Director, Center for Independent Journalism

Ray Carter is the director of OCPA’s Center for Independent Journalism. He has two decades of experience in journalism and communications. He previously served as senior Capitol reporter for The Journal Record, media director for the Oklahoma House of Representatives, and chief editorial writer at The Oklahoman.

Director, Center for Independent Journalism

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The passage of House Bill 1017 in 1990 has long been hailed as a major step forward for Oklahoma education. One often overlooked component of that reform measure is that the law allowed the use of taxpayer funding to cover private-school costs for certain students, lawmakers were reminded Tuesday.

Carolyn Thompson, chief of government affairs for the Oklahoma State Department of Education, noted that HB 1017 created a special-education assistance fund “to help districts educate students with significant disabilities which result in extraordinary costs, including out-of-home placement and residential facilities.”

“We do have districts that send kids to Arkansas and Kansas,” Thompson said. “There are some facilities, and the district is responsible for bearing the weight of the cost of that placement, or providing whatever services that student might need.”

The law applies to students covered by the federal Individuals with Disabilities Education Act. The special-education assistance fund has apparently received cash from direct legislation appropriations through the years, Thompson said, and does not currently contain any money.

Thompson’s comments were made before members of the Senate Education Committee, which met Tuesday to review HB 1017’s mandates and impact.

While HB 1017 provided increased school-choice opportunities via taxpayer funding to some students with special needs, Thompson noted the law was very restrictive and much power was in the hands of school district officials serving on a child’s Individualized Education Program (IEP) team.

“It has to be an agreement of the IEP team,” Thompson said. “So if a parent on their own, outside of the school setting, decides their child needs x services, then the parent is responsible for that.”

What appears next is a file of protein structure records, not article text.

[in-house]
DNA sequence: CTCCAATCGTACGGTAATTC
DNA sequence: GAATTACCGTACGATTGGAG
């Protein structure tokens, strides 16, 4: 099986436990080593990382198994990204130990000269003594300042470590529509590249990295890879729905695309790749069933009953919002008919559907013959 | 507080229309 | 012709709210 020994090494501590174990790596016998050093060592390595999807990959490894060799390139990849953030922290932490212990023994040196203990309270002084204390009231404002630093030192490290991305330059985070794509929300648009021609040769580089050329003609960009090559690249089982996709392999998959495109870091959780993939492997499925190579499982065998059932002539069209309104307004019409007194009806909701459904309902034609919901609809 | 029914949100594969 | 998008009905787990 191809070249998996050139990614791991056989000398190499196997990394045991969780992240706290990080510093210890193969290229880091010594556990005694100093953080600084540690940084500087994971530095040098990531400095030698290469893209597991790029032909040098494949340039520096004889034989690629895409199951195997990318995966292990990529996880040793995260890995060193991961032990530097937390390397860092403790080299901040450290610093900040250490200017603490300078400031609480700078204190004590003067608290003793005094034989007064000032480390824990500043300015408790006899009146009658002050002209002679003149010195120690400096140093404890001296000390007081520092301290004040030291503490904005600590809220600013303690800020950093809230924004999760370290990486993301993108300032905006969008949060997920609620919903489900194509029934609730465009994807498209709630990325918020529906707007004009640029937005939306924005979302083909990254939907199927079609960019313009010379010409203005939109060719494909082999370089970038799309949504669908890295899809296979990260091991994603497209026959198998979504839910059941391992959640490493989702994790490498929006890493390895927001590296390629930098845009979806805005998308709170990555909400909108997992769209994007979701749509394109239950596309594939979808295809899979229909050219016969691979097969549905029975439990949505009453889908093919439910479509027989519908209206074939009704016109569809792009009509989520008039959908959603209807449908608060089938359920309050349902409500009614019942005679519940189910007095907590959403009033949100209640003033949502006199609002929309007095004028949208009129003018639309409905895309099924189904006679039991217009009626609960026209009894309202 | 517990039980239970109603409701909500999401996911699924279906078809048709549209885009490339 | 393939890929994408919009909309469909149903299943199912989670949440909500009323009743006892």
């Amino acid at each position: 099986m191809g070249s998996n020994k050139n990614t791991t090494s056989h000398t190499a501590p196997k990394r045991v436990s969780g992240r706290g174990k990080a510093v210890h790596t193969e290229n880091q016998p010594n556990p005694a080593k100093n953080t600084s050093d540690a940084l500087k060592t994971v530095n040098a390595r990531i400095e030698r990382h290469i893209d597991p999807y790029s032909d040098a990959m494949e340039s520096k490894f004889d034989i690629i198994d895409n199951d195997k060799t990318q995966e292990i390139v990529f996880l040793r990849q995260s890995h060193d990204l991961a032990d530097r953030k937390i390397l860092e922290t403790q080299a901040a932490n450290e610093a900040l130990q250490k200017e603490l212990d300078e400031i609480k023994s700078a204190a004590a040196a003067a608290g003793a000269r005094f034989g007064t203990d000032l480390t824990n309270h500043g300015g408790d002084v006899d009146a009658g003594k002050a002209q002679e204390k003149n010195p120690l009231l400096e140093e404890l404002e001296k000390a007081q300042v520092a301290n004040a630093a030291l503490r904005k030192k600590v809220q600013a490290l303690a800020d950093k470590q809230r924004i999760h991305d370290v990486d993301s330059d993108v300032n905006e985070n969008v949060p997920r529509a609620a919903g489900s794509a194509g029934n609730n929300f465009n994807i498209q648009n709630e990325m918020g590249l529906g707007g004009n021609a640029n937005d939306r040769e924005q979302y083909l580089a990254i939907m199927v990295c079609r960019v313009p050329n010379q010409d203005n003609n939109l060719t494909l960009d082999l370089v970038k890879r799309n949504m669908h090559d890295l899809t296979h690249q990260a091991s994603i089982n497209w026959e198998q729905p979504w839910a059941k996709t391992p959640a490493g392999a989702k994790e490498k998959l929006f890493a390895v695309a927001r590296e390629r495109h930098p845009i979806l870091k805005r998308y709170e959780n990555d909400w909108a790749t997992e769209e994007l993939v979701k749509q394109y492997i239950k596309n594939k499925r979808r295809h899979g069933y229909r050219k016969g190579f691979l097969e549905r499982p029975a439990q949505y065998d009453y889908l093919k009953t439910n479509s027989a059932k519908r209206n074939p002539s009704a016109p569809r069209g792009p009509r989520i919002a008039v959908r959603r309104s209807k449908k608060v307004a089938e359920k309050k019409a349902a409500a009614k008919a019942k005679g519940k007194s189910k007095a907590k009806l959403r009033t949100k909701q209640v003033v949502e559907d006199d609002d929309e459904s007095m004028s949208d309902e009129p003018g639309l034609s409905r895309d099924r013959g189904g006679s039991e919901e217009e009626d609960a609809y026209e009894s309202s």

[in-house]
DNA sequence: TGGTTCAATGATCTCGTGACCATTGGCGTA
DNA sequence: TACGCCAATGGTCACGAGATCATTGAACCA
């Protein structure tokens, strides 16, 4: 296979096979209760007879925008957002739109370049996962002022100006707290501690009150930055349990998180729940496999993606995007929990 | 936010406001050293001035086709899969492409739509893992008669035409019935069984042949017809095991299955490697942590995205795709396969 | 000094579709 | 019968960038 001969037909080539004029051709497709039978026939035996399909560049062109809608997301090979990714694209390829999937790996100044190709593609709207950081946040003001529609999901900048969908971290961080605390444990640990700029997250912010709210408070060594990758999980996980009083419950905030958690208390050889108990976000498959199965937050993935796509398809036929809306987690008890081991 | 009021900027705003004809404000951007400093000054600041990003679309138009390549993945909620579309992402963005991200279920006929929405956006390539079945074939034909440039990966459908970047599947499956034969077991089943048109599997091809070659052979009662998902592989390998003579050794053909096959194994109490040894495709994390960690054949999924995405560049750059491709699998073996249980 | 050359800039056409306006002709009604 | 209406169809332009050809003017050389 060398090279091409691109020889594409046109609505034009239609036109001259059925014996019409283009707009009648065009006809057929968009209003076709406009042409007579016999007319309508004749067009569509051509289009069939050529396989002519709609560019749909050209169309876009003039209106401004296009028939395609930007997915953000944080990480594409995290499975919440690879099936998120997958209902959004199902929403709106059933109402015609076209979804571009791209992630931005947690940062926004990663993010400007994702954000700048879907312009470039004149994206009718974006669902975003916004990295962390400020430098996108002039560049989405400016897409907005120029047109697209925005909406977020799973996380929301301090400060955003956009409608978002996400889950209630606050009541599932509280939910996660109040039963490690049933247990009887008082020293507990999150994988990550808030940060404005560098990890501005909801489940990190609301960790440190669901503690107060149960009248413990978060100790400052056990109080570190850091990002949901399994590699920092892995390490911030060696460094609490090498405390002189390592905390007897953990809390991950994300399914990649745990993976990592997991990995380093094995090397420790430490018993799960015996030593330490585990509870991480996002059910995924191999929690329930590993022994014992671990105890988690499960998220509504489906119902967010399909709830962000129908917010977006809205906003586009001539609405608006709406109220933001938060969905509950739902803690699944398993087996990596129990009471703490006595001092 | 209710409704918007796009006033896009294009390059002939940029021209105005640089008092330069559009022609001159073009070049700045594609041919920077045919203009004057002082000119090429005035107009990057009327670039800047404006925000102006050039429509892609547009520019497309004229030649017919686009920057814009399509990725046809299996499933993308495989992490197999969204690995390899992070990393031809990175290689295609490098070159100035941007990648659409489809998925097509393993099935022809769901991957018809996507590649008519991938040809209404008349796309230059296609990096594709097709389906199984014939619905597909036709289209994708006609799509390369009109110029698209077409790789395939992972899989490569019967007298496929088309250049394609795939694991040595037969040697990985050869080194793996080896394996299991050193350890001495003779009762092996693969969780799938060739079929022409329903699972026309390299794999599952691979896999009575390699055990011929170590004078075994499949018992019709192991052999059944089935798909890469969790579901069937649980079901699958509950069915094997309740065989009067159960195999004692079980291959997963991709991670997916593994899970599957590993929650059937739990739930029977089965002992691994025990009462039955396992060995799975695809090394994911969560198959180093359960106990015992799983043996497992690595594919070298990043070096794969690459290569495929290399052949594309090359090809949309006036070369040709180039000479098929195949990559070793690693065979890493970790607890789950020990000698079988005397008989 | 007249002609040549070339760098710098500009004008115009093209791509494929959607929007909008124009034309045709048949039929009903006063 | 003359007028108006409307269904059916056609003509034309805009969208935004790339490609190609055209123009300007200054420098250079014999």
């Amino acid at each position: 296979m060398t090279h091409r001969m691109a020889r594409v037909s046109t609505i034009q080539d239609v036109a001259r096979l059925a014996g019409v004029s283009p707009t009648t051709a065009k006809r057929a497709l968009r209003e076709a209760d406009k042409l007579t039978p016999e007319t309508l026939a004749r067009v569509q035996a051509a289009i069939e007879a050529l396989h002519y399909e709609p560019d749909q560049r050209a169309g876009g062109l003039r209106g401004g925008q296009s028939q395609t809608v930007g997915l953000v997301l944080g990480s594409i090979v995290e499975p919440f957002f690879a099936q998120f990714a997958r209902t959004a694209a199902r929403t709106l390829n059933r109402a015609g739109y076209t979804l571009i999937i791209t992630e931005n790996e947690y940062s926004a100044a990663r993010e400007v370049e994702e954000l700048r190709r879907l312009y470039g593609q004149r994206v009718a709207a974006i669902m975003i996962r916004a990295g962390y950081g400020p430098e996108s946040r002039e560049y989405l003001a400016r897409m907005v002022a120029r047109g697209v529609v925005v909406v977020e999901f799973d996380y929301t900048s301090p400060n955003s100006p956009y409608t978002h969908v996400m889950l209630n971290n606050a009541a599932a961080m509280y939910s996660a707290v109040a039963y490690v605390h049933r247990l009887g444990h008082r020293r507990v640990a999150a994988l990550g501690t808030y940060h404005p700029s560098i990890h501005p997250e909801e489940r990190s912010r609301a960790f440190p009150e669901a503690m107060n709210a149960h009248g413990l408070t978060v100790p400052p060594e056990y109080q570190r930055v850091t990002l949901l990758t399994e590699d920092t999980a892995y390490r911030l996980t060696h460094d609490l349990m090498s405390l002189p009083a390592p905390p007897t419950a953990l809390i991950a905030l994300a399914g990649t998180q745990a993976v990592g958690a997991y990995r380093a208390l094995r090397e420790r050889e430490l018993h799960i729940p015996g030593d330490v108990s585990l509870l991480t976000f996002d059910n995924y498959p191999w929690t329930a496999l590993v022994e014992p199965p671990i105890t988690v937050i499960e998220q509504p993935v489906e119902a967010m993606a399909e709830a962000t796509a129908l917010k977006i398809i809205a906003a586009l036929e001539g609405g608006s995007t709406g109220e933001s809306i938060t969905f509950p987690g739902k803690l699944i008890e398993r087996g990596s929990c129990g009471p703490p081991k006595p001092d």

But if the IEP team at the school agrees the district cannot provide needed services, “then the school is responsible to pay for that,” Thompson said.

Some lawmakers appeared concerned that those restrictions create perverse incentives for districts to deny educational services to needy children.

“Do you see that as a potential barrier for individuals making the best decisions for students because it is very costly and not currently funded?” asked Sen. Carri Hicks, D-Oklahoma City, a former teacher.

“I think most districts are trying to do what’s best for their kids and most IEP teams are trying to do what’s best,” Thompson said, “but it is a significant cost.”

Two decades after HB 1017’s passage, Oklahoma lawmakers built on the success of its school-choice provision by creating the Lindsey Nicole Henry Scholarships for Students with Disabilities Act. Under the Henry scholarship program, parents can receive much of the per-pupil allotment that would otherwise be spent on their child and use it for private-school tuition. The program is available to students with special needs who are on an IEP in public school in accordance with the federal Individuals with Disabilities Education Act.

When the Lindsey Nicole Henry Scholarships law was challenged in court, the Oklahoma Supreme Court upheld its constitutionality, noting it differs little from the longstanding law that allows schools to use taxpayer funds to send students to private schools.

“Oklahoma public school districts are required to provide education and related services to all children with disabilities,” a unanimous court ruled in 2016 (emphasis in original, statutory citations omitted). “Following a statute amendment in 1993, each school district has had the option to provide these services or delegate this responsibility and enter into a written agreement with a private institution to provide the mandated services. Thus, for more than twenty years, each school district has had the statutory authority to decide whether it would provide this education or enter into a contract with a private institution to provide the required educational needs to students with disabilities. When the Lindsey Nicole Henry Scholarship Act was enacted in 2010, the legislature simply allowed parents and legal guardians the same right that school districts already enjoyed, the choice to use state funds to contract with an approved private institution for special education services.”

Director, Center for Independent Journalism

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